Unsafe at Any Speed

Tags: standards, higher, smaller, deaths, vehicle, safety, washington, economy, highway, lighter

When Washington unveiled its graphic new warning labels for cigarettes last week, several wits asked whether the federal government would slap similar warnings on its own products. To cite just one example: How many innocent civilians have died from unnecessary wars?

True, everyone already knows war is hell. But government policies can kill people in far less obvious ways. Take vehicle fuel-efficiency standards. The Obama administration has floated a proposal to more than double Corporate Average Fuel Economy (CAFE) standards, from the current 27.5 miles per gallon to 56.2 mpg.

As usual, the auto industry says it can't be done. But it can be, or could be. The only question is whether society is willing to pay the cost. The higher standards would raise vehicle prices, by anywhere from $770 (the government's low-end estimate) to $10,000 (the Center for Automotive Research).

Yet that is only the most obvious price. Higher fuel-economy standards also would increase highway fatalities. That is because the most effective method of increasing gasoline mileage is to make cars smaller and lighter, which makes them more dangerous.

Can auto makers improve gas mileage in other ways? Sure they can. But engineers can squeeze only so much efficiency out of engines before the law of diminishing marginal returns kicks in. Same goes for better aerodynamics, keeping your tires properly inflated and so on. Steps like those will help—a little. To get where Washington wants to go requires far more radical changes.

That is why higher gasoline taxes have won endorsement from unusual suspects such as General Motors CEO Dan Akerson and Ford Motor Co.'s Bill Ford. As the Competitive Enterprise Institute's Sam Kazman noted in a recent piece for The Wall Street Journal, "In 2009 . . . Ford [cited] the need for a 'price signal . . . strong enough so customers will continue buying smaller, fuel-efficient cars.'" (Customers don't flock to them on their own because, among other things, big families need big vehicles.)

Advocates of higher CAFE standards are correct when they insist better safety features can mitigate some of the damage done by mandating smaller, lighter cars. But this is a rhetorical head-fake. True, a small car with crumple zones and airbags is safer than a big car that doesn't have them. But a big car with those same safety features is even safer than that.

Research from a wide variety of sources has borne this out time and again. A 1989 study by Harvard and the Brookings Institution found that CAFE standards caused a 500-pound reduction in the average vehicle, resulting in additional deaths of 2,200 to 3,900 persons per decade, depending on the model in question.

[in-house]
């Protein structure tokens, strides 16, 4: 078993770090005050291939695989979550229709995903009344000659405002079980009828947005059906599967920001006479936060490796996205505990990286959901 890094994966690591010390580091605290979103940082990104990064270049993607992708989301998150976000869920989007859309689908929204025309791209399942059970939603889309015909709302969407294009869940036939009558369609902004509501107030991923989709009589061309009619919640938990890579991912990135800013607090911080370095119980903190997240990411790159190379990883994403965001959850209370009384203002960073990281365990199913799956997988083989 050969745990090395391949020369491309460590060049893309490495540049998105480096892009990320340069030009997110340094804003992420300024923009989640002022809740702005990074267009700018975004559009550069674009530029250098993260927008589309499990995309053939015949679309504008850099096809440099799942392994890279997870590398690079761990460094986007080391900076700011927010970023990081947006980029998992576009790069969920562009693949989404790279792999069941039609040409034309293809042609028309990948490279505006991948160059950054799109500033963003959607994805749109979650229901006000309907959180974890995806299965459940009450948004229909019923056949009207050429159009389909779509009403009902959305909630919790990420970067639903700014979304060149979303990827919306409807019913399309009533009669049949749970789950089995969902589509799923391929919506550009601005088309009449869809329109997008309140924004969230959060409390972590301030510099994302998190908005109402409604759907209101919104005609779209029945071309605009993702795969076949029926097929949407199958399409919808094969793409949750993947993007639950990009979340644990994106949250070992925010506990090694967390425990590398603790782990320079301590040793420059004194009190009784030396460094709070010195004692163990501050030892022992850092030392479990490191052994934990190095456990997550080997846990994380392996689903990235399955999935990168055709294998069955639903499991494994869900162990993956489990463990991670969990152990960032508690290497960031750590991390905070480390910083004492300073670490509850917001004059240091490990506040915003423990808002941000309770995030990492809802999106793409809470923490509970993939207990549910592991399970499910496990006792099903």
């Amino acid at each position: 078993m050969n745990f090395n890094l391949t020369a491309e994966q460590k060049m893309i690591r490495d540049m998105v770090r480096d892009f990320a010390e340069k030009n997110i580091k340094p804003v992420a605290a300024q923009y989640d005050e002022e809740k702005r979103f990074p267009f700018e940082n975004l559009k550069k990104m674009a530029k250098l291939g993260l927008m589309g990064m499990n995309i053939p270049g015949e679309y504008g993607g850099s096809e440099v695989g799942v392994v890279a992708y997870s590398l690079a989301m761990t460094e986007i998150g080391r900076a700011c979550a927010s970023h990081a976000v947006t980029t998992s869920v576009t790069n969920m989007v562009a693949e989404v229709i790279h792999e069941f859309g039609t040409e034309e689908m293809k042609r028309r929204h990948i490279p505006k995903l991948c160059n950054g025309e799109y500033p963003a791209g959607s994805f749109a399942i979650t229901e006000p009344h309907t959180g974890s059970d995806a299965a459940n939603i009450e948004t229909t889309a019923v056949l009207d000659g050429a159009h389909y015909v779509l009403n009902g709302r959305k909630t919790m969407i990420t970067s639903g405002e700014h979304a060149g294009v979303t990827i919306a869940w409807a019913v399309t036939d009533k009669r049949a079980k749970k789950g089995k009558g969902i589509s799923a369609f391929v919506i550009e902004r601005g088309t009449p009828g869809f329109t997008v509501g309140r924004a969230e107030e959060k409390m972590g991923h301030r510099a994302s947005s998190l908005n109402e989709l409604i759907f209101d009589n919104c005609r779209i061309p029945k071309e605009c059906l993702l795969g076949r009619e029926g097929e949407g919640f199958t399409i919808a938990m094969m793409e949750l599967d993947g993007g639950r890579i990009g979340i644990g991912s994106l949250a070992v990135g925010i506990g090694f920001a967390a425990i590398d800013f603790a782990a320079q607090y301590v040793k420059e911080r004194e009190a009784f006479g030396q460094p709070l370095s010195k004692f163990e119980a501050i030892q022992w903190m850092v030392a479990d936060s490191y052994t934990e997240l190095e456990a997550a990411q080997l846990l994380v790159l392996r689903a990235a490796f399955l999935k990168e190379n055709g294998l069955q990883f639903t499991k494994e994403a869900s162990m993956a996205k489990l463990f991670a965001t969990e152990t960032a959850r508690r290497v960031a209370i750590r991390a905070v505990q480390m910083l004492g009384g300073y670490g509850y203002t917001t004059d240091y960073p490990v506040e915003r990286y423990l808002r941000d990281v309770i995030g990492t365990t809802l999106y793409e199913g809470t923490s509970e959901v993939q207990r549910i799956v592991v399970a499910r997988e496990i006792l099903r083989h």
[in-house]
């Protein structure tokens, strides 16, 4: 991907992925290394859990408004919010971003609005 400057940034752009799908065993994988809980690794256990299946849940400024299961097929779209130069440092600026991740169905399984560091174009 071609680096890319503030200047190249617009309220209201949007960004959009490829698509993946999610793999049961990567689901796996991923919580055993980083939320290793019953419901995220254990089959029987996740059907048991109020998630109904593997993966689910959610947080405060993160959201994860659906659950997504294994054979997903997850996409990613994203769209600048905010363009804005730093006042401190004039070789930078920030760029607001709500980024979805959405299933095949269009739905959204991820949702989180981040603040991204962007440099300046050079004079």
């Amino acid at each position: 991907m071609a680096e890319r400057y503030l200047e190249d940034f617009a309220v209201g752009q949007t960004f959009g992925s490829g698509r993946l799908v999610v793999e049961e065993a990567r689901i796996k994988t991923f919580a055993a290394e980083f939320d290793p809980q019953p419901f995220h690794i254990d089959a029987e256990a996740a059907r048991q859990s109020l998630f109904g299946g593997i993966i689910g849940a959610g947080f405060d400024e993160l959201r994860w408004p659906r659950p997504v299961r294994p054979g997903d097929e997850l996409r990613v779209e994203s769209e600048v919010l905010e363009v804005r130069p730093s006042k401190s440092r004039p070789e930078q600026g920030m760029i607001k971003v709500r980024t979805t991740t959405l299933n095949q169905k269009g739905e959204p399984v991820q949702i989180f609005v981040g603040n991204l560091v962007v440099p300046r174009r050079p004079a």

In 1999, USA Today reported that CAFE standards had been responsible for 46,000 deaths since 1978. In 2003, a study by the National Highway Transportation Safety Administration found that reducing a vehicle's weight by 100 pounds increased fatality rates 3 percent for light trucks, 4.7 percent for big cars, and 5.6 percent for small cars.

Well, you get the point. In any contest between a big car and a small car, the laws of physics dictate that the big car will win. As the CEI's Kazman notes, "SUVs heavier than 4,500 pounds have a death rate less than one-third that of cars under 2,500 pounds."

Advocates of higher CAFE standards say the answer is simple: Get rid of all the big cars. Problem solved, right?

Wrong—not unless we're also going to shrink trees, telephone poles, and bridge abutments too. Ask yourself: Would you rather hit a telephone pole at 30 mph on a 600-pound Harley-Davidson motorcycle, or inside a 60-ton Abrams tank? In 2009 the Insurance Institute for Highway Safety reported: "Occupants of smaller cars are at increased risk in all kinds of crashes, not just ones with heavier vehicles. Almost half of all crash deaths in [small cars] occur in single-vehicle crashes, and these deaths wouldn't be reduced if all cars became smaller and lighter." As the IIHS' Russ Rader put it last year, "We're trading more crash deaths for better fuel economy. That's the bottom line."

Well, so what? Society makes cost-benefit analyses all the time. Washington even has a standard figure, known as the value of a statistical life, to help it decide if a given regulation does more good than harm. So maybe, if you're of a strongly environmentalist bent and you believe we're killing the planet with exhaust fumes, you still think higher CAFE standards are worth the lives they will cost. Fair enough. That's a value judgment.

Still: Shouldn't it come with a warning label?

A. Barton Hinkle is a columnist at the Richmond Times-Dispatch. This column originally appeared at the Richmond Times-Dispatch.

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